|Title:||“Prepared to Share?”: Patient data sharing in complex conditions and at the end of life|
|Project Description:||The “Prepared to Share?” study is about sharing patient data across healthcare settings and professional boundaries, in the contexts of complex conditions, advanced and progressive disease, and /or at the end of life. While the majority of patients and the public believe that we have a unified NHS record or that patient data sharing works as effectively as online banking or social media, this is not the case. Each healthcare setting has electronic or paper records of its own. IT systems of different organisations generally do not communicate. There are significant legal and ethical challenges associated with patient data sharing.
Our study aims to evaluate the set-up, progress and impact of the Cambridgeshire & Peterborough Project on Data Sharing in End of Life Care, while contextualising it in broader research on data sharing, Electronic Palliative Care Coordination Systems (EPaCCS) and implementation of health information technology (HIT).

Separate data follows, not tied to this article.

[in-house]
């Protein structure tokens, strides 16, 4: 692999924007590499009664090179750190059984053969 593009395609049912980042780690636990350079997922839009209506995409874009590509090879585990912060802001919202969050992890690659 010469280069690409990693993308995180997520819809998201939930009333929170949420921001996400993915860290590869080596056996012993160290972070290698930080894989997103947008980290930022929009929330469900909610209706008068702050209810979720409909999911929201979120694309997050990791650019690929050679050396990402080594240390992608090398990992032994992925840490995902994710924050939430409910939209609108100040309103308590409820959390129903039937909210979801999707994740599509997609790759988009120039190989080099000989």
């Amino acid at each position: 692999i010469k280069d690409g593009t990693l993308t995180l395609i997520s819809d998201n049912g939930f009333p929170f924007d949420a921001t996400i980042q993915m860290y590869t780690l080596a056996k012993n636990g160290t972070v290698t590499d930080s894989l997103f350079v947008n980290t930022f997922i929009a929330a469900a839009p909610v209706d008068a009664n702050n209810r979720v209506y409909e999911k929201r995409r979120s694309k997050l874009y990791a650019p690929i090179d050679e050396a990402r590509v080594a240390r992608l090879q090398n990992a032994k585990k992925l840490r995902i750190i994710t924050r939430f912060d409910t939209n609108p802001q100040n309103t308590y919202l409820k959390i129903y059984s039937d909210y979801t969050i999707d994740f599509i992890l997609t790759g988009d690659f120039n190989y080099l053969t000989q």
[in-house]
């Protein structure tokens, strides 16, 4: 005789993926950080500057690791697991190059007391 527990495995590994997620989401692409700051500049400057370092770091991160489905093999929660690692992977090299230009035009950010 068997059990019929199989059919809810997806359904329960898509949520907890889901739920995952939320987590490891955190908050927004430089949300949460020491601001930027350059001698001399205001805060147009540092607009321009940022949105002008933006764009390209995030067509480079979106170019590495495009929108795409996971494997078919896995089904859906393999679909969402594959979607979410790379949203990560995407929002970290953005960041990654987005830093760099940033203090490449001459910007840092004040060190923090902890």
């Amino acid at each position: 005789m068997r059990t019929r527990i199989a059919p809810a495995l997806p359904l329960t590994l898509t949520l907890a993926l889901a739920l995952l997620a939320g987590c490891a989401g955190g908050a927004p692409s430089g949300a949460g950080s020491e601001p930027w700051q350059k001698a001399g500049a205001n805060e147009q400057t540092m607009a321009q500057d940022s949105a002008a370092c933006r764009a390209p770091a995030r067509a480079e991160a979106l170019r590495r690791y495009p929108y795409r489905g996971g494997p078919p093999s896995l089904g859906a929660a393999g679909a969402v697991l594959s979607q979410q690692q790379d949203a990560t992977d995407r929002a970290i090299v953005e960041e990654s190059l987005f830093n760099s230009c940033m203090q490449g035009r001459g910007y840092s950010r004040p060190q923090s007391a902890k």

|Start date:||8th January 2013|
|End date:||28th February 2018|
|Contact person:||Dr Mila Petrova|
|Contact Details:||Primary Care Unit
Institute of Public Health
University Forvie Site, Robinson Way
Fax: 01223 762515
|Funding Organisation:||Health Innovation and Education Cluster (HIEC) hosted by Cambridge University Health Partners (CUHP)|
|Funding Organisation:||Collaboration for Leadership in Applied Health Research & Care East of England (CLAHRC EoE)|
|Additional Funding:||Brief periods of this research have been funded through the National School for Primary Care Research and the CCG Vanguard Project|
|Further Information, References and Publications|
|The Study has its own set of webpages here : Prepared to Share?
You can read a blog about the study here :
Petrova M, Riley J, Abel J, Barclay S (2016). “A crash course in EPaCCS (Electronic Palliative Care Coordination Systems): eight years of successes and failures in patient data sharing to learn from”. BMJ Supportive and Palliative Care: published online Sept 2016 doi:10.1136/bmjspcare-2015-001059